"For dead men cannot praise you. They cannot be filled with hope and joy. The living, only the living, can praise you as I do today. One generation makes known your faithfulness to the next" (Isaiah 38:18, 19, LB).
Your doctor tells you, "Put your house in order; you're going to die." Then someone says, "Hold it! You've got fifteen years to go!" How would you feel? Elated! Joyful! Thrilled beyond words! Suddenly your life would take on new meaning. What you thought was important pales in comparison because you were alerted for the knock of the grim reaper, and suddenly the darkness gives way to the dawn of hope. Fifteen years is a long time.
One of the ways that God's Word is timeless is the way it chronicles the very emotions and experiences of life which confront us today. Some 2,700 years ago, a man became ill. His life, though, wasn't exactly that of a common laborer. He was king, but when death stares you in the face, it doesn't matter whether you are wealthy or poverty stricken. The hospital gown, which barely is broad enough to cover your backside, fits the wealthy and powerful just the same as those on welfare.
Here's how Isaiah put it: "In those days Hezekiah became ill and was at the point of death. The prophet Isaiah son of Amoz went to him and said, ‘This is what the LORD says: Put your house in order, because you are going to die; you will not recover.’" At that point, it seemed that it was all over. But Hezekiah did what you would probably do. He turned his face to the wall and prayed. Hezekiah wept bitterly. Scalding tears that fall on satin pillowcases are just as bitter and salty as those that are wiped by a dirty hand with grease beneath the fingernails.
He pointed out that he had faithfully served God and with "wholehearted devotion" had walked before the Lord. Then, Isaiah recorded one sentence that gives me great hope and confidence. God said, "I have heard your prayers and seen your tears." At times, you think you are all alone, that nobody cares, that God is so far away He doesn't notice. But He does. He knows your heart, and he also knows your motives. He sees your tears.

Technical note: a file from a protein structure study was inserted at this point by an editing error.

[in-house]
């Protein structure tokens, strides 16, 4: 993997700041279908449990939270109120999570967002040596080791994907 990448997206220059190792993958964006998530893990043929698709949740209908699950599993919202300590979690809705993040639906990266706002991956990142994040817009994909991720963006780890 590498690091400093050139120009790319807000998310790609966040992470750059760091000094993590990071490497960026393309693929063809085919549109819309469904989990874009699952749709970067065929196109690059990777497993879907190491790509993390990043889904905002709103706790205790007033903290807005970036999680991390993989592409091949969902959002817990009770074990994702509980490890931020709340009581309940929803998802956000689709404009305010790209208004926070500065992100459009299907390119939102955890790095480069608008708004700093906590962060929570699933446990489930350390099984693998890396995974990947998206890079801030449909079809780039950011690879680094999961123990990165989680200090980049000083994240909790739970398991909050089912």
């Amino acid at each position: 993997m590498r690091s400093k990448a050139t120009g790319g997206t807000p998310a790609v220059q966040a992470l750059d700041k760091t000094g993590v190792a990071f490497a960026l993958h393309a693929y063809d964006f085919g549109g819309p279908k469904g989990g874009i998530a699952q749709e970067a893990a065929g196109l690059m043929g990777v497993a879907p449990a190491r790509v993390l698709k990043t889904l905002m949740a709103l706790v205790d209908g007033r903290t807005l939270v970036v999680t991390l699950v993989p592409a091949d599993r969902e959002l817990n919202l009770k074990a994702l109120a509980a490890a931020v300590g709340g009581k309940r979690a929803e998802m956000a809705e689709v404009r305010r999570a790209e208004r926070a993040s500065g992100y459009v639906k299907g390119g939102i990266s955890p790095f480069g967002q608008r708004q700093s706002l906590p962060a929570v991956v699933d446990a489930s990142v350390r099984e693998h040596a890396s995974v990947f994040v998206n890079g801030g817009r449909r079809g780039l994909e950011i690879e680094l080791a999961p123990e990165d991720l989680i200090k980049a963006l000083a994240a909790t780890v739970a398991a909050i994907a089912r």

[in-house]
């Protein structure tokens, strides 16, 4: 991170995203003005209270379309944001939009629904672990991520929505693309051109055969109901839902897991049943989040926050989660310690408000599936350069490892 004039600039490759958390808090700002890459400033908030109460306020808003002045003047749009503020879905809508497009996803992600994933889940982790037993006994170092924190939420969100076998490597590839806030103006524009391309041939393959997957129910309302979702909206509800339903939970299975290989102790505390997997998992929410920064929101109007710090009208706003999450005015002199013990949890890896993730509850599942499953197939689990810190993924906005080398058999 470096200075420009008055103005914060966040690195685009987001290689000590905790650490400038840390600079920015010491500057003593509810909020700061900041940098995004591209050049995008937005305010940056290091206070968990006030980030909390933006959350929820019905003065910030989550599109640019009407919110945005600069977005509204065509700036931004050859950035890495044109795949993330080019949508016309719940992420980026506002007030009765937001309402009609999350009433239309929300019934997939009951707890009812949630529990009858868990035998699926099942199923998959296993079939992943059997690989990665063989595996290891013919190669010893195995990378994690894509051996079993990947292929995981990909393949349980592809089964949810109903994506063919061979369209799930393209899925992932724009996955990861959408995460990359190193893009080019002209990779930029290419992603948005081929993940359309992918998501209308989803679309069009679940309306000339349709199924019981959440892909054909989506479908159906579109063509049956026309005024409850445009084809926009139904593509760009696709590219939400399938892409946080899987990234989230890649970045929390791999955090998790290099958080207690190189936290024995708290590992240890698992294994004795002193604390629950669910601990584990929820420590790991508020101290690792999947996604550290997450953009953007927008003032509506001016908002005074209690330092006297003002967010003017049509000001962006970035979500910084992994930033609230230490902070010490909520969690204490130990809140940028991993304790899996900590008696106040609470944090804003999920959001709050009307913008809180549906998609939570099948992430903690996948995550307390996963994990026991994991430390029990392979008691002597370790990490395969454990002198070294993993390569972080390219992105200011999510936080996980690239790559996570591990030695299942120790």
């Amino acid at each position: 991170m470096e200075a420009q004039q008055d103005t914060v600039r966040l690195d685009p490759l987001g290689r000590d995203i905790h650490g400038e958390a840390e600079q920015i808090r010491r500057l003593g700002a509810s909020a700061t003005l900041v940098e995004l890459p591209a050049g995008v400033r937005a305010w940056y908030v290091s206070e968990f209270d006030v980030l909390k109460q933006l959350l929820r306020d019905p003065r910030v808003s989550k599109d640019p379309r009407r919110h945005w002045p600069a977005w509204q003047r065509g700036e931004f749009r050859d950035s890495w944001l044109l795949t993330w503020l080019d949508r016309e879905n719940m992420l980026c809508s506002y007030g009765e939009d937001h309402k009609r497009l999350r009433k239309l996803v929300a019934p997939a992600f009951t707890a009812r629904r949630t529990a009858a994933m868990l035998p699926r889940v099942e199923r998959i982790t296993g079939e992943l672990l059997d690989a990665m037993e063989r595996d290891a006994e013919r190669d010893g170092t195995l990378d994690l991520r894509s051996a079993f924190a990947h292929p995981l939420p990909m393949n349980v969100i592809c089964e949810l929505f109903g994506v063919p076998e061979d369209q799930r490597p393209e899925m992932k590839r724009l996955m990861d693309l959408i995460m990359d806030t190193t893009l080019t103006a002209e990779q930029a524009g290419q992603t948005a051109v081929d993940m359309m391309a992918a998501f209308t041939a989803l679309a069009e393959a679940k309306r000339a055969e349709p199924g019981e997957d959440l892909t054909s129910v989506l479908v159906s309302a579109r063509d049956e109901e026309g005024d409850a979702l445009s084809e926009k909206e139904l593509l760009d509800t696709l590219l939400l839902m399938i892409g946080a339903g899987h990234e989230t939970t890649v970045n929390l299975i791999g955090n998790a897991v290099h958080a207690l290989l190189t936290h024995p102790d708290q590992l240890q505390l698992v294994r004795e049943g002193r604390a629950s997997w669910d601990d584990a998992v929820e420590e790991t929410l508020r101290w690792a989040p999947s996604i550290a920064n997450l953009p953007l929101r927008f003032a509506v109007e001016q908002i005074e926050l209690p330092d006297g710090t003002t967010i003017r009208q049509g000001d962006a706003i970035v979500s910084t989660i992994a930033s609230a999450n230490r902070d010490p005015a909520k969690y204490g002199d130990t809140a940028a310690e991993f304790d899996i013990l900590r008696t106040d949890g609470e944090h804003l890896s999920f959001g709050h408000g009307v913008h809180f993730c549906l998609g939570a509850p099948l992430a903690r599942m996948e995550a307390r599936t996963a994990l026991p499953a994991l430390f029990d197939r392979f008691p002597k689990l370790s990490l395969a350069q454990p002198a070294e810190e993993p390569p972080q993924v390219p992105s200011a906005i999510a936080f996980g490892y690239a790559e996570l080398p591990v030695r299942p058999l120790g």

God gave Hezekiah another 15 years, and the sign of that was that the shadow cast by the sun would go back ten steps on the stairway of Ahaz. Knowing that he had a reprieve from his appointment with death, Hezekiah made some vows.
First, he vowed to walk humbly before God--something which is not too difficult to do when you have been to the edge.
Then he also vowed to focus on praise and thanksgiving. He said, "For the grave cannot praise you, death cannot sing your praise; those who go down to the pit cannot hope for your faithfulness. The living, the living--they praise you, as I am doing today; fathers tell their children about your faithfulness" (Isaiah 38:18, 19).
He also intended to spend the rest of his life glorifying God.
But–and this is where intentions began to fade–when the crisis passed and life assumed a normal pattern of things, what he intended to do was soon forgotten. God kept His end of the bargain and the king lived for 15 years, but, according to Isaiah, pride in his accomplishments soon pushed aside the vow of humility and the desire to let God have the praise and glory for what He had done.
How much time do you have? Only today is the correct answer. Who knows what tomorrow may hold? Don't wait until a doctor quietly suggests that you put your financial house in order because there is no hope for you before you decide what is important, how you want to live, and how to make peace with God. Today is the day to put your house in order. It's the only day that is really yours.